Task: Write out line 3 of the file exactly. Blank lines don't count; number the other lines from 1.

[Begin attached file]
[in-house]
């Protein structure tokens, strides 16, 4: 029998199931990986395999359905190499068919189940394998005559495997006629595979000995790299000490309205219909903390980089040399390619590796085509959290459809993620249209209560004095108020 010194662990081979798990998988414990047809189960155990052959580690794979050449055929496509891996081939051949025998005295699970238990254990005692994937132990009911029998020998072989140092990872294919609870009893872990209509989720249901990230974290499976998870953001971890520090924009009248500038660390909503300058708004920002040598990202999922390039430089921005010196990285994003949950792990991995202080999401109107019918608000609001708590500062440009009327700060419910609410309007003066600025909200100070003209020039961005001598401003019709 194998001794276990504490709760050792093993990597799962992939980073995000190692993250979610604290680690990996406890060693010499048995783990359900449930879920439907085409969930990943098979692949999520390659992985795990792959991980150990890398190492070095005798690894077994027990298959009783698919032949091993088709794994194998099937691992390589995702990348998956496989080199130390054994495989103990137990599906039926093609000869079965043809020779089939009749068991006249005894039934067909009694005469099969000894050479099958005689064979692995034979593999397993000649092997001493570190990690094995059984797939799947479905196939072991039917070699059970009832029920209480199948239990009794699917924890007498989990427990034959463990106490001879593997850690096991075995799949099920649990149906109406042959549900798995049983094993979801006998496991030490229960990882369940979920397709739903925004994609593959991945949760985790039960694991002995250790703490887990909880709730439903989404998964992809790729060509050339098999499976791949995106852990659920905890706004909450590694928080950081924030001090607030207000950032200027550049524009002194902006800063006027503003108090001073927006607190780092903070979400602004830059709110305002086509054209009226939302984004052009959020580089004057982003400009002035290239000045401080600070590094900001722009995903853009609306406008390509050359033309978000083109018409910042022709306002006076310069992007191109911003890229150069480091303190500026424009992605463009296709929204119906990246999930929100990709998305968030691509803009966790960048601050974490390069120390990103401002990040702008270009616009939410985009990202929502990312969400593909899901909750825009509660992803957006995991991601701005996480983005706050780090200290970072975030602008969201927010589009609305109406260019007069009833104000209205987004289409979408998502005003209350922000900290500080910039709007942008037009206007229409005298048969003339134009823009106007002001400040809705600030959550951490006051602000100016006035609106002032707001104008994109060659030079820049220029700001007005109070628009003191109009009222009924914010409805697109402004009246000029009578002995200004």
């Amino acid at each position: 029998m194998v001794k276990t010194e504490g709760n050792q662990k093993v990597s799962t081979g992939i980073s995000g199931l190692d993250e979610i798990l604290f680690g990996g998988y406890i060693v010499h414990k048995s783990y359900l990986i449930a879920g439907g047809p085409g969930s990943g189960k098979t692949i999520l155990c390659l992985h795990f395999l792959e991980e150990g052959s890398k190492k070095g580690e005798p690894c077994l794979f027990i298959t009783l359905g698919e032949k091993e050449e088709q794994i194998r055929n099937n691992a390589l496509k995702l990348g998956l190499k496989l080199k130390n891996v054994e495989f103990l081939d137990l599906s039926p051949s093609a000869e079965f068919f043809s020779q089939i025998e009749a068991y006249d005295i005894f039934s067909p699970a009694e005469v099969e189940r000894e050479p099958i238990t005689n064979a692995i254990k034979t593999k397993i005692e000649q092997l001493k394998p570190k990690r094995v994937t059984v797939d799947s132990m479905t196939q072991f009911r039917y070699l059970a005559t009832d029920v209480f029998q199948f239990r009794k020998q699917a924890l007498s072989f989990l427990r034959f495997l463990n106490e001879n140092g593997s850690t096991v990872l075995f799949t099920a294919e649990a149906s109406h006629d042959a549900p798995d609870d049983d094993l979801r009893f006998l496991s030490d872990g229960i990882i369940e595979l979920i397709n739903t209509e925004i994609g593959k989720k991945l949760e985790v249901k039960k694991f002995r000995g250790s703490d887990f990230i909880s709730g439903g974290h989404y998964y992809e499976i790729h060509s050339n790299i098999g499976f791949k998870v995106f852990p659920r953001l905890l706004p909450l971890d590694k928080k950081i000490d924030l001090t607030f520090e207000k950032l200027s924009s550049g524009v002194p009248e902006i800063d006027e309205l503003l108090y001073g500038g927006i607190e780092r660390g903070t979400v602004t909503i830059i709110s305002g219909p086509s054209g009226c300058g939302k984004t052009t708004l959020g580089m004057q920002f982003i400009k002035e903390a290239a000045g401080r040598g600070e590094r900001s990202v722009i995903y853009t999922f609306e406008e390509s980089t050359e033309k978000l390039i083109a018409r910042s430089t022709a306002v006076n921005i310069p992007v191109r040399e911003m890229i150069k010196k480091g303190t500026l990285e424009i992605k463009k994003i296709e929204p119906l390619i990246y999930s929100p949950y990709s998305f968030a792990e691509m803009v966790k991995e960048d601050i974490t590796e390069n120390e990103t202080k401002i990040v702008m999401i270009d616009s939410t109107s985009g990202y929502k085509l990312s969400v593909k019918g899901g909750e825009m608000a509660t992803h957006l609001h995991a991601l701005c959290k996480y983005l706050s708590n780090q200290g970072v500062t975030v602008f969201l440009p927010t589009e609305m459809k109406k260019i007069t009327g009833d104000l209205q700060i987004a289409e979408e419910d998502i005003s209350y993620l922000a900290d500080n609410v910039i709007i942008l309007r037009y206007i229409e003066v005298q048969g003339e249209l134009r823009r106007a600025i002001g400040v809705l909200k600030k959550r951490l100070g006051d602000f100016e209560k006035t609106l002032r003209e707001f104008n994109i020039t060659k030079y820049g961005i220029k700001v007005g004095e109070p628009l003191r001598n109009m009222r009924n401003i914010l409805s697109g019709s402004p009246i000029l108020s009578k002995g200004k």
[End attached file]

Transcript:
């Amino acid at each position: 029998m194998v001794k276990t010194e504490g709760n050792q662990k093993v990597s799962t081979g992939i980073s995000g199931l190692d993250e979610i798990l604290f680690g990996g998988y406890i060693v010499h414990k048995s783990y359900l990986i449930a879920g439907g047809p085409g969930s990943g189960k098979t692949i999520l155990c390659l992985h795990f395999l792959e991980e150990g052959s890398k190492k070095g580690e005798p690894c077994l794979f027990i298959t009783l359905g698919e032949k091993e050449e088709q794994i194998r055929n099937n691992a390589l496509k995702l990348g998956l190499k496989l080199k130390n891996v054994e495989f103990l081939d137990l599906s039926p051949s093609a000869e079965f068919f043809s020779q089939i025998e009749a068991y006249d005295i005894f039934s067909p699970a009694e005469v099969e189940r000894e050479p099958i238990t005689n064979a692995i254990k034979t593999k397993i005692e000649q092997l001493k394998p570190k990690r094995v994937t059984v797939d799947s132990m479905t196939q072991f009911r039917y070699l059970a005559t009832d029920v209480f029998q199948f239990r009794k020998q699917a924890l007498s072989f989990l427990r034959f495997l463990n106490e001879n140092g593997s850690t096991v990872l075995f799949t099920a294919e649990a149906s109406h006629d042959a549900p798995d609870d049983d094993l979801r009893f006998l496991s030490d872990g229960i990882i369940e595979l979920i397709n739903t209509e925004i994609g593959k989720k991945l949760e985790v249901k039960k694991f002995r000995g250790s703490d887990f990230i909880s709730g439903g974290h989404y998964y992809e499976i790729h060509s050339n790299i098999g499976f791949k998870v995106f852990p659920r953001l905890l706004p909450l971890d590694k928080k950081i000490d924030l001090t607030f520090e207000k950032l200027s924009s550049g524009v002194p009248e902006i800063d006027e309205l503003l108090y001073g500038g927006i607190e780092r660390g903070t979400v602004t909503i830059i709110s305002g219909p086509s054209g009226c300058g939302k984004t052009t708004l959020g580089m004057q920002f982003i400009k002035e903390a290239a000045g401080r040598g600070e590094r900001s990202v722009i995903y853009t999922f609306e406008e390509s980089t050359e033309k978000l390039i083109a018409r910042s430089t022709a306002v006076n921005i310069p992007v191109r040399e911003m890229i150069k010196k480091g303190t500026l990285e424009i992605k463009k994003i296709e929204p119906l390619i990246y999930s929100p949950y990709s998305f968030a792990e691509m803009v966790k991995e960048d601050i974490t590796e390069n120390e990103t202080k401002i990040v702008m999401i270009d616009s939410t109107s985009g990202y929502k085509l990312s969400v593909k019918g899901g909750e825009m608000a509660t992803h957006l609001h995991a991601l701005c959290k996480y983005l706050s708590n780090q200290g970072v500062t975030v602008f969201l440009p927010t589009e609305m459809k109406k260019i007069t009327g009833d104000l209205q700060i987004a289409e979408e419910d998502i005003s209350y993620l922000a900290d500080n609410v910039i709007i942008l309007r037009y206007i229409e003066v005298q048969g003339e249209l134009r823009r106007a600025i002001g400040v809705l909200k600030k959550r951490l100070g006051d602000f100016e209560k006035t609106l002032r003209e707001f104008n994109i020039t060659k030079y820049g961005i220029k700001v007005g004095e109070p628009l003191r001598n109009m009222r009924n401003i914010l409805s697109g019709s402004p009246i000029l108020s009578k002995g200004k």